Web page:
The Decline and Fall of the British Empire by Piers Brendon, fellow of Churchill College, Cambridge. Vintage Press, £9.99, ISBN 9780712668460
"The true symbol of the British Empire is the moustache, says Brendon in this lively history, reaching its 'apotheosis in the crossed scimitars of Lord Kitchener'. The last British Prime Minister to sport a tache was Macmillan. But the moustache vanished as rapidly as the empire itself, becoming at best a joke (Chaplin), at worst a symbol of villainy (Hitler/Stalin). This extended riff on facial hair is a good example of Brendon's irreverence, but if his default mode is to debunk, there is serious scholarship behind the jokes."
Ian Pindar, The Guardian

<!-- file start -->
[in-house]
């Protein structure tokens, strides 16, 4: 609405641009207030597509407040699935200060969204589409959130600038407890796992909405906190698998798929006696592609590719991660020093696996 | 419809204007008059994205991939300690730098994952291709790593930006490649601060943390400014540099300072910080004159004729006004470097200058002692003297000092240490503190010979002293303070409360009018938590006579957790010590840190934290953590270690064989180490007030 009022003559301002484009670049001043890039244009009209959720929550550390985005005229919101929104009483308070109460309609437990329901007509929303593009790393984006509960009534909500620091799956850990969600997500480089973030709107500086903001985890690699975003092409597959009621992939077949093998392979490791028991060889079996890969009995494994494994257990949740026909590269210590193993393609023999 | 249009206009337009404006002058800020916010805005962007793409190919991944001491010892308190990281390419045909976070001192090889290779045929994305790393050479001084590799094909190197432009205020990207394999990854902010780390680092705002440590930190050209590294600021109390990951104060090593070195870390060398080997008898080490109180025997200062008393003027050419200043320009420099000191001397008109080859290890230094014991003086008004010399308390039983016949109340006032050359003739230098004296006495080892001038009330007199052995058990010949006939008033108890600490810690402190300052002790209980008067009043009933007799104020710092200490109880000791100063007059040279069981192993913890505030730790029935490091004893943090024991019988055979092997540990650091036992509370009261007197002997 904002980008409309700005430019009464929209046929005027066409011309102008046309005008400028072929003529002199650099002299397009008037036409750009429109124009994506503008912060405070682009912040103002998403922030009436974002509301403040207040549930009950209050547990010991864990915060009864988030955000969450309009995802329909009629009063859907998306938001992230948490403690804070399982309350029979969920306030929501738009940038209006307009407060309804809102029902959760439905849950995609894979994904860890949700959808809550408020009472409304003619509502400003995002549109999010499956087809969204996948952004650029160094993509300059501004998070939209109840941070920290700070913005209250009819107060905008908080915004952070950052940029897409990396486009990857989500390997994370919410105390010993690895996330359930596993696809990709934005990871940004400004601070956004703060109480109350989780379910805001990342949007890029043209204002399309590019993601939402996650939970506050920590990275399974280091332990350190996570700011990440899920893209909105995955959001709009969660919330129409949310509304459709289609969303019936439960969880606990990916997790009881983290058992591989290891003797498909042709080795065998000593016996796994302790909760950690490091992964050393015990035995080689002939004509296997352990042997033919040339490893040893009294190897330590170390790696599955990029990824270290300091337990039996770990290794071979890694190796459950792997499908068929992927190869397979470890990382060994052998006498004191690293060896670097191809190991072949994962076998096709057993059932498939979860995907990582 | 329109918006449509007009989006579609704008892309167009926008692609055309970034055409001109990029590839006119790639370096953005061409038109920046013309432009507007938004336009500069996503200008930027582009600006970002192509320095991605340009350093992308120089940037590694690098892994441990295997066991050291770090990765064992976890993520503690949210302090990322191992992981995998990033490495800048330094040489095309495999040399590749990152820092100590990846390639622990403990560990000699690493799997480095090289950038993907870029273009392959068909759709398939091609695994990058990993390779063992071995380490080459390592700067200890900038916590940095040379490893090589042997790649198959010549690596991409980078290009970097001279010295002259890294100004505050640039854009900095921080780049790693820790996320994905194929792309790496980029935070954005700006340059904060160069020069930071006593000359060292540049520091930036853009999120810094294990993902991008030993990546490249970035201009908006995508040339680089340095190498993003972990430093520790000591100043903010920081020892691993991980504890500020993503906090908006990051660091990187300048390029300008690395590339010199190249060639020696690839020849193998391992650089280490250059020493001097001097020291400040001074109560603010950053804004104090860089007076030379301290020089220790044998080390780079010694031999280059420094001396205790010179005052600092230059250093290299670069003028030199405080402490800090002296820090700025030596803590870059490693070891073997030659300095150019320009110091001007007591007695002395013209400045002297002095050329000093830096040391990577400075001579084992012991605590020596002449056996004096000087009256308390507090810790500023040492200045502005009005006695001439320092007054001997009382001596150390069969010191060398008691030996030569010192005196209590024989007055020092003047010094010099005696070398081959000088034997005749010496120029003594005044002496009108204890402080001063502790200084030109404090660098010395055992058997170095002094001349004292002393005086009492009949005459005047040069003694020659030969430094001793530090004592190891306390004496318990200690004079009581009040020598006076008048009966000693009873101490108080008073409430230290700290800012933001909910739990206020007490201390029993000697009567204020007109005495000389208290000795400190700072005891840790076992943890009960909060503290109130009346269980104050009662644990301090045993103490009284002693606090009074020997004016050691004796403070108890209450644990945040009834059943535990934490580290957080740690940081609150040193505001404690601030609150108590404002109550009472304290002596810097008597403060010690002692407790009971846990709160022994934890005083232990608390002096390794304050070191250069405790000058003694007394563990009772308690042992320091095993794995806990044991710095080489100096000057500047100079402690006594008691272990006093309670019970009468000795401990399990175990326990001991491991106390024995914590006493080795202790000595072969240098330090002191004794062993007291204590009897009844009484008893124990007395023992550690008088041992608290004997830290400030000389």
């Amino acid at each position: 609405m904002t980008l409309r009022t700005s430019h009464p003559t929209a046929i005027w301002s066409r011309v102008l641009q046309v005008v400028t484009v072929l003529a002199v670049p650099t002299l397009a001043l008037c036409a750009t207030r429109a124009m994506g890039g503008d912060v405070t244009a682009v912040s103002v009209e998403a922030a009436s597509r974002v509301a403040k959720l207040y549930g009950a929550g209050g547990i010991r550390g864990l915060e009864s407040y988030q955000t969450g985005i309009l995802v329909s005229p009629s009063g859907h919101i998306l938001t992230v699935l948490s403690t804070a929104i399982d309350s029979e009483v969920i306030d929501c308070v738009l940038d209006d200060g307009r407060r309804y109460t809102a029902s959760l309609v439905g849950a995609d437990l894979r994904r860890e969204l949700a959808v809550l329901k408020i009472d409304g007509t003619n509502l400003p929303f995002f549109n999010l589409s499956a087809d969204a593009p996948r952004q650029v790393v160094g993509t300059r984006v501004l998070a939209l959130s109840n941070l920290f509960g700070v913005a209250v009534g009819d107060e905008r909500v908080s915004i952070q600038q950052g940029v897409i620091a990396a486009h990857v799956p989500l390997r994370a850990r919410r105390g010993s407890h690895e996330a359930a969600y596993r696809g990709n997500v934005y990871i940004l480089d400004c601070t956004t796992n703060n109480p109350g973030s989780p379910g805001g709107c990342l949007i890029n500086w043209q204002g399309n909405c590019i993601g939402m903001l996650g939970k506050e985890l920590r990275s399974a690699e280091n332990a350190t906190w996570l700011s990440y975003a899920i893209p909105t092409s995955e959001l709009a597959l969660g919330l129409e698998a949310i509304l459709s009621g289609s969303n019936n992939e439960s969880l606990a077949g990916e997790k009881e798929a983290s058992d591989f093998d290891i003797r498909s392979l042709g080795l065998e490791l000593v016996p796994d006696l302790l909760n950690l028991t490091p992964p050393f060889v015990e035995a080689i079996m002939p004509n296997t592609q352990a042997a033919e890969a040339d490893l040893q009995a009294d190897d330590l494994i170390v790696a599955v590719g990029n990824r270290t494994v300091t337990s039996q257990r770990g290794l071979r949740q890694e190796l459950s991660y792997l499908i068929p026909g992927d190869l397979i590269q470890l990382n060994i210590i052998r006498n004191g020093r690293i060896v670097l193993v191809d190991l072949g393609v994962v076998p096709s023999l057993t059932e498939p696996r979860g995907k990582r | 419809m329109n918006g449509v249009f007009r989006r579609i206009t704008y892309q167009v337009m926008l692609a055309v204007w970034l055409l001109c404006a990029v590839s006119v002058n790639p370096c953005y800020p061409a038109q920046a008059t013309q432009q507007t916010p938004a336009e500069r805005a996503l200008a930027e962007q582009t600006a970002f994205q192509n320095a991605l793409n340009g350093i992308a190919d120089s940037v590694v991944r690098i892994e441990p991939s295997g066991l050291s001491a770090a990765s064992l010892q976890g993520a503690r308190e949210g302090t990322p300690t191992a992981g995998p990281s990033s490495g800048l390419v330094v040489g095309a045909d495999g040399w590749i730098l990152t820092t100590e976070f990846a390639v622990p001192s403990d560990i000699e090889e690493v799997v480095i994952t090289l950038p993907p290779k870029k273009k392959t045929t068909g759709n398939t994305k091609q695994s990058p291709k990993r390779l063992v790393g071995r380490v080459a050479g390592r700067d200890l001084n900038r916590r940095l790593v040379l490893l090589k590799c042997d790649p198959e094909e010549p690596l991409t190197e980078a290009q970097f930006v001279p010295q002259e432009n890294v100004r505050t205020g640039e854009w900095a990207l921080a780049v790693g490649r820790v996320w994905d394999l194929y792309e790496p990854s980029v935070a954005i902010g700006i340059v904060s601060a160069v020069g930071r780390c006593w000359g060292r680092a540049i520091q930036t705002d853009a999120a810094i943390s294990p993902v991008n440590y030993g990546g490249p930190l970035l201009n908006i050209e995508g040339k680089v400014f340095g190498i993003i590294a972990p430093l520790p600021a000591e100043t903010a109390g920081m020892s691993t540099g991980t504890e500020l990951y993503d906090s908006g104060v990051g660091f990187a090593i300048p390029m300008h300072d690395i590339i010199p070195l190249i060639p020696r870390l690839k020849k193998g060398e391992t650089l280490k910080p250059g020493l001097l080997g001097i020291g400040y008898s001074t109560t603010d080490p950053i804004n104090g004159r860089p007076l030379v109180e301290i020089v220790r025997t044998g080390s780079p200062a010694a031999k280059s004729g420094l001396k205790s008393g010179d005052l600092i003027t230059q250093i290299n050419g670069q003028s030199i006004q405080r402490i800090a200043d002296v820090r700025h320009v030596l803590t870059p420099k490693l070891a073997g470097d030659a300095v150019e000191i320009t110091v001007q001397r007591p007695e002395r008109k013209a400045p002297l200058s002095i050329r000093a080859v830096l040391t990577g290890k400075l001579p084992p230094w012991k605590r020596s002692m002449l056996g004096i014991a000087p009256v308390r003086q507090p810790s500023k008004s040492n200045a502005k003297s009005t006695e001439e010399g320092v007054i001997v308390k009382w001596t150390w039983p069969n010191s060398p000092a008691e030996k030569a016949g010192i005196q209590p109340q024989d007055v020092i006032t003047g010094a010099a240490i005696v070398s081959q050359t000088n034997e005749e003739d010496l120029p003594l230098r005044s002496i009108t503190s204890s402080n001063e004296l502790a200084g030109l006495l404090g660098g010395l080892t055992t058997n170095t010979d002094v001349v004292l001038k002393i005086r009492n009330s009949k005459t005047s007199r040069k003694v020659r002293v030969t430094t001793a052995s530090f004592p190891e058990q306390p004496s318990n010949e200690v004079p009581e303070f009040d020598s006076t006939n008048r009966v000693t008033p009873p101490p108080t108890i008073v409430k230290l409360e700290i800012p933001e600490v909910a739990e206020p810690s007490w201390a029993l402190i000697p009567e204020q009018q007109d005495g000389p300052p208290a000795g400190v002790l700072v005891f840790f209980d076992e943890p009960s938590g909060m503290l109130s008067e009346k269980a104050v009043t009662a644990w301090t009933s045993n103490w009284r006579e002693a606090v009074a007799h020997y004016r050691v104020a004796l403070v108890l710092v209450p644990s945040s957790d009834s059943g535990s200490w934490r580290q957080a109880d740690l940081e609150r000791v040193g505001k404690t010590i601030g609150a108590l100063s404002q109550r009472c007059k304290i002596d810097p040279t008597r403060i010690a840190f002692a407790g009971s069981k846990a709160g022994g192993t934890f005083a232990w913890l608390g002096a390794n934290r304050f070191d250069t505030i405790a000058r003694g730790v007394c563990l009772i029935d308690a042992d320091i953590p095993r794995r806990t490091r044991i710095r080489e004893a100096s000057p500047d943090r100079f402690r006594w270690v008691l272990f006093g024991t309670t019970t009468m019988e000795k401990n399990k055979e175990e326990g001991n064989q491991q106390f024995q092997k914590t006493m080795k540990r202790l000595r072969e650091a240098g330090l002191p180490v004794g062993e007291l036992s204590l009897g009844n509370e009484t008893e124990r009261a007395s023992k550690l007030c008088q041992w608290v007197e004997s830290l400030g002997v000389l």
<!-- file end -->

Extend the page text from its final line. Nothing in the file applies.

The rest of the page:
Passion's Triumph Over Reason: A History of the Moral Imagination from Spenser to Rochester by Christopher Tilmouth, fellow and director of studies in English, Peterhouse College, Cambridge. Oxford University Press, £65.00, ISBN 9780199212378
"Tilmouth charts the influence Hobbes had on the libertines of the Restoration court. But there is a twist to what might seem to be a familiar tale, one of many in this excellent study. Rochester, often regarded as the most libertine, emerges as a strange moral hero. For Tilmouth, his satires reveal an uneasiness towards the savage social implications of Hobbism and a desire for a more generous and responsible social ideal that recognised the integrity of the other."
Andrew Hadfield, The Times Literary Supplement.